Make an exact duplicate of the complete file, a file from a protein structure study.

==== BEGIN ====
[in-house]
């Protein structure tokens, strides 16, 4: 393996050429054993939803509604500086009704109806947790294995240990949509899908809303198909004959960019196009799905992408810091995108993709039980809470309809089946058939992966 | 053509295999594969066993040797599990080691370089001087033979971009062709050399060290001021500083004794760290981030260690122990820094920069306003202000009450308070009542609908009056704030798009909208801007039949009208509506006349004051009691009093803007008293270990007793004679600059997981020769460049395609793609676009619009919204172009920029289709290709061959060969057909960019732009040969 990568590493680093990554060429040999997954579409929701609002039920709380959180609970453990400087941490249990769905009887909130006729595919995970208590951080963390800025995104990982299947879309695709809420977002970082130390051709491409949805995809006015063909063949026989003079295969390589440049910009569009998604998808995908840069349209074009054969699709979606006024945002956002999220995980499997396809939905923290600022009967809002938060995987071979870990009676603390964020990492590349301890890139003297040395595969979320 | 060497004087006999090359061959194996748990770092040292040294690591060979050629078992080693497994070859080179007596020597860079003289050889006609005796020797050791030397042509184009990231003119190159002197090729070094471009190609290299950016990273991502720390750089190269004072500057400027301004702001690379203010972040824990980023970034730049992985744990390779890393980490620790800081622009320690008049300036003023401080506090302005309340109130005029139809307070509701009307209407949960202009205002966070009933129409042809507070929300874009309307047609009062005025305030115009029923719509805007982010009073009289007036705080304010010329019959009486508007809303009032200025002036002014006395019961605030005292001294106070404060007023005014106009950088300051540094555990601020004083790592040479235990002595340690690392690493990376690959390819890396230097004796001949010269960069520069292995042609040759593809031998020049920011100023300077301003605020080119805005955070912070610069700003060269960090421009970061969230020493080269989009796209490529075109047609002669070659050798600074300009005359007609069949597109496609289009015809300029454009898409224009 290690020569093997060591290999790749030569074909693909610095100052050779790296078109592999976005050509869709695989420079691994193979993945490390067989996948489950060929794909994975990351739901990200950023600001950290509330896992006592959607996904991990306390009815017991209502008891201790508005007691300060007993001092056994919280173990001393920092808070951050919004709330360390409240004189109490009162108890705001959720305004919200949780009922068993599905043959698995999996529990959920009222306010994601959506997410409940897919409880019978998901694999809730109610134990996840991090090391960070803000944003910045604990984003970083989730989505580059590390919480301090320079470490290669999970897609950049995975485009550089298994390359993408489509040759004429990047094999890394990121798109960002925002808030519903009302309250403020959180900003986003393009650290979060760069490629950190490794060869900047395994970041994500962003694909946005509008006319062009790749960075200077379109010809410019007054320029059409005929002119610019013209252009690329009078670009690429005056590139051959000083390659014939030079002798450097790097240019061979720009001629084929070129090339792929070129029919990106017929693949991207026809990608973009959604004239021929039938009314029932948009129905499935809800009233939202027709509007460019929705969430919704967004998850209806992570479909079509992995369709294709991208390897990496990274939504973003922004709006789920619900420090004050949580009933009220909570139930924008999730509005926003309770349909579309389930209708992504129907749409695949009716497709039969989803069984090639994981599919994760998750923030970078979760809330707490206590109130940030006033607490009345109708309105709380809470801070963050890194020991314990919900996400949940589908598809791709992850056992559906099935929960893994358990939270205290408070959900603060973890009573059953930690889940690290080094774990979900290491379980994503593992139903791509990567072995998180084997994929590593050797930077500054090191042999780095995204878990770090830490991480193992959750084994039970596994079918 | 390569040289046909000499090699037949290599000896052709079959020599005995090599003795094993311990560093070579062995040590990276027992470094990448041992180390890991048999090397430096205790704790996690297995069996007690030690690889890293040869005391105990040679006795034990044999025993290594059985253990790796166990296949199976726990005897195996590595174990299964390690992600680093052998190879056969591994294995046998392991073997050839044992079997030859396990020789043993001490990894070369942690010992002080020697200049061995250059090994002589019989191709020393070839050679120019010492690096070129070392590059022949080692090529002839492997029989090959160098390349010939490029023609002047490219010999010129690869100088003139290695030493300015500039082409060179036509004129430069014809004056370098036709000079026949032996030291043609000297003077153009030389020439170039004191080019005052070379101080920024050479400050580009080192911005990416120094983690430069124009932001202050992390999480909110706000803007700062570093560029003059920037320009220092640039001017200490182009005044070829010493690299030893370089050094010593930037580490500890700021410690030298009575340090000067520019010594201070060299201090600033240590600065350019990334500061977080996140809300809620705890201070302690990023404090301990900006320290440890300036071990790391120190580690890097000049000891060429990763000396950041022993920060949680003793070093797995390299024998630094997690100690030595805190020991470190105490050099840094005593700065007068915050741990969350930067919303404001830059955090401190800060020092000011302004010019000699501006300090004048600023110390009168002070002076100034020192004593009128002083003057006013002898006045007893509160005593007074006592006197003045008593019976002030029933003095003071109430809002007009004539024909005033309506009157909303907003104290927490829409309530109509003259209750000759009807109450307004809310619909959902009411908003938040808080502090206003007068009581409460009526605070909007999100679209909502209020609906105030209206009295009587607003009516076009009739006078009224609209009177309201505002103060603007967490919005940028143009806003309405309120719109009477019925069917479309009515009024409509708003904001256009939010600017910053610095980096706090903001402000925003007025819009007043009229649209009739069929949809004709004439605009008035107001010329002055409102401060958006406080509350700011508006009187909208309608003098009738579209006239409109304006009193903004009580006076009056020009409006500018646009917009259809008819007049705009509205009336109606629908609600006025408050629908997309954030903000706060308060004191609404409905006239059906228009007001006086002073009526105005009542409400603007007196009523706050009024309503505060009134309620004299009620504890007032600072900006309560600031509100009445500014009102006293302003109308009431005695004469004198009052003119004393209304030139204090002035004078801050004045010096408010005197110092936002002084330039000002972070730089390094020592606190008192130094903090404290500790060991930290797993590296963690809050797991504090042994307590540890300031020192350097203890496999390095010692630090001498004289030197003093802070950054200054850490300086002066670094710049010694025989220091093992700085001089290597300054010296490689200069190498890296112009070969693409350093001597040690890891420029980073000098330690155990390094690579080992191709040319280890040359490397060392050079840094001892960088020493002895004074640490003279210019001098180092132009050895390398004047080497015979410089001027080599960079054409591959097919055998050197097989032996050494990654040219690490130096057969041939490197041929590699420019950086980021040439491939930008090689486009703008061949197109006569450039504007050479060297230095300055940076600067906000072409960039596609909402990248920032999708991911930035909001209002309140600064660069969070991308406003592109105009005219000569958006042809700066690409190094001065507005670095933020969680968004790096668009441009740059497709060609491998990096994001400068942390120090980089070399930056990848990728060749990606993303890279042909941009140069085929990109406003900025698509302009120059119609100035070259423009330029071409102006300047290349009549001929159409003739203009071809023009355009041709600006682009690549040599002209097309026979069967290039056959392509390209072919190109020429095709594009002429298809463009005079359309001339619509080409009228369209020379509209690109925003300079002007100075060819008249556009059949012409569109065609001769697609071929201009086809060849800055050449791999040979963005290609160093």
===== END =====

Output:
[in-house]
């Protein structure tokens, strides 16, 4: 393996050429054993939803509604500086009704109806947790294995240990949509899908809303198909004959960019196009799905992408810091995108993709039980809470309809089946058939992966 | 053509295999594969066993040797599990080691370089001087033979971009062709050399060290001021500083004794760290981030260690122990820094920069306003202000009450308070009542609908009056704030798009909208801007039949009208509506006349004051009691009093803007008293270990007793004679600059997981020769460049395609793609676009619009919204172009920029289709290709061959060969057909960019732009040969 990568590493680093990554060429040999997954579409929701609002039920709380959180609970453990400087941490249990769905009887909130006729595919995970208590951080963390800025995104990982299947879309695709809420977002970082130390051709491409949805995809006015063909063949026989003079295969390589440049910009569009998604998808995908840069349209074009054969699709979606006024945002956002999220995980499997396809939905923290600022009967809002938060995987071979870990009676603390964020990492590349301890890139003297040395595969979320 | 060497004087006999090359061959194996748990770092040292040294690591060979050629078992080693497994070859080179007596020597860079003289050889006609005796020797050791030397042509184009990231003119190159002197090729070094471009190609290299950016990273991502720390750089190269004072500057400027301004702001690379203010972040824990980023970034730049992985744990390779890393980490620790800081622009320690008049300036003023401080506090302005309340109130005029139809307070509701009307209407949960202009205002966070009933129409042809507070929300874009309307047609009062005025305030115009029923719509805007982010009073009289007036705080304010010329019959009486508007809303009032200025002036002014006395019961605030005292001294106070404060007023005014106009950088300051540094555990601020004083790592040479235990002595340690690392690493990376690959390819890396230097004796001949010269960069520069292995042609040759593809031998020049920011100023300077301003605020080119805005955070912070610069700003060269960090421009970061969230020493080269989009796209490529075109047609002669070659050798600074300009005359007609069949597109496609289009015809300029454009898409224009 290690020569093997060591290999790749030569074909693909610095100052050779790296078109592999976005050509869709695989420079691994193979993945490390067989996948489950060929794909994975990351739901990200950023600001950290509330896992006592959607996904991990306390009815017991209502008891201790508005007691300060007993001092056994919280173990001393920092808070951050919004709330360390409240004189109490009162108890705001959720305004919200949780009922068993599905043959698995999996529990959920009222306010994601959506997410409940897919409880019978998901694999809730109610134990996840991090090391960070803000944003910045604990984003970083989730989505580059590390919480301090320079470490290669999970897609950049995975485009550089298994390359993408489509040759004429990047094999890394990121798109960002925002808030519903009302309250403020959180900003986003393009650290979060760069490629950190490794060869900047395994970041994500962003694909946005509008006319062009790749960075200077379109010809410019007054320029059409005929002119610019013209252009690329009078670009690429005056590139051959000083390659014939030079002798450097790097240019061979720009001629084929070129090339792929070129029919990106017929693949991207026809990608973009959604004239021929039938009314029932948009129905499935809800009233939202027709509007460019929705969430919704967004998850209806992570479909079509992995369709294709991208390897990496990274939504973003922004709006789920619900420090004050949580009933009220909570139930924008999730509005926003309770349909579309389930209708992504129907749409695949009716497709039969989803069984090639994981599919994760998750923030970078979760809330707490206590109130940030006033607490009345109708309105709380809470801070963050890194020991314990919900996400949940589908598809791709992850056992559906099935929960893994358990939270205290408070959900603060973890009573059953930690889940690290080094774990979900290491379980994503593992139903791509990567072995998180084997994929590593050797930077500054090191042999780095995204878990770090830490991480193992959750084994039970596994079918 | 390569040289046909000499090699037949290599000896052709079959020599005995090599003795094993311990560093070579062995040590990276027992470094990448041992180390890991048999090397430096205790704790996690297995069996007690030690690889890293040869005391105990040679006795034990044999025993290594059985253990790796166990296949199976726990005897195996590595174990299964390690992600680093052998190879056969591994294995046998392991073997050839044992079997030859396990020789043993001490990894070369942690010992002080020697200049061995250059090994002589019989191709020393070839050679120019010492690096070129070392590059022949080692090529002839492997029989090959160098390349010939490029023609002047490219010999010129690869100088003139290695030493300015500039082409060179036509004129430069014809004056370098036709000079026949032996030291043609000297003077153009030389020439170039004191080019005052070379101080920024050479400050580009080192911005990416120094983690430069124009932001202050992390999480909110706000803007700062570093560029003059920037320009220092640039001017200490182009005044070829010493690299030893370089050094010593930037580490500890700021410690030298009575340090000067520019010594201070060299201090600033240590600065350019990334500061977080996140809300809620705890201070302690990023404090301990900006320290440890300036071990790391120190580690890097000049000891060429990763000396950041022993920060949680003793070093797995390299024998630094997690100690030595805190020991470190105490050099840094005593700065007068915050741990969350930067919303404001830059955090401190800060020092000011302004010019000699501006300090004048600023110390009168002070002076100034020192004593009128002083003057006013002898006045007893509160005593007074006592006197003045008593019976002030029933003095003071109430809002007009004539024909005033309506009157909303907003104290927490829409309530109509003259209750000759009807109450307004809310619909959902009411908003938040808080502090206003007068009581409460009526605070909007999100679209909502209020609906105030209206009295009587607003009516076009009739006078009224609209009177309201505002103060603007967490919005940028143009806003309405309120719109009477019925069917479309009515009024409509708003904001256009939010600017910053610095980096706090903001402000925003007025819009007043009229649209009739069929949809004709004439605009008035107001010329002055409102401060958006406080509350700011508006009187909208309608003098009738579209006239409109304006009193903004009580006076009056020009409006500018646009917009259809008819007049705009509205009336109606629908609600006025408050629908997309954030903000706060308060004191609404409905006239059906228009007001006086002073009526105005009542409400603007007196009523706050009024309503505060009134309620004299009620504890007032600072900006309560600031509100009445500014009102006293302003109308009431005695004469004198009052003119004393209304030139204090002035004078801050004045010096408010005197110092936002002084330039000002972070730089390094020592606190008192130094903090404290500790060991930290797993590296963690809050797991504090042994307590540890300031020192350097203890496999390095010692630090001498004289030197003093802070950054200054850490300086002066670094710049010694025989220091093992700085001089290597300054010296490689200069190498890296112009070969693409350093001597040690890891420029980073000098330690155990390094690579080992191709040319280890040359490397060392050079840094001892960088020493002895004074640490003279210019001098180092132009050895390398004047080497015979410089001027080599960079054409591959097919055998050197097989032996050494990654040219690490130096057969041939490197041929590699420019950086980021040439491939930008090689486009703008061949197109006569450039504007050479060297230095300055940076600067906000072409960039596609909402990248920032999708991911930035909001209002309140600064660069969070991308406003592109105009005219000569958006042809700066690409190094001065507005670095933020969680968004790096668009441009740059497709060609491998990096994001400068942390120090980089070399930056990848990728060749990606993303890279042909941009140069085929990109406003900025698509302009120059119609100035070259423009330029071409102006300047290349009549001929159409003739203009071809023009355009041709600006682009690549040599002209097309026979069967290039056959392509390209072919190109020429095709594009002429298809463009005079359309001339619509080409009228369209020379509209690109925003300079002007100075060819008249556009059949012409569109065609001769697609071929201009086809060849800055050449791999040979963005290609160093």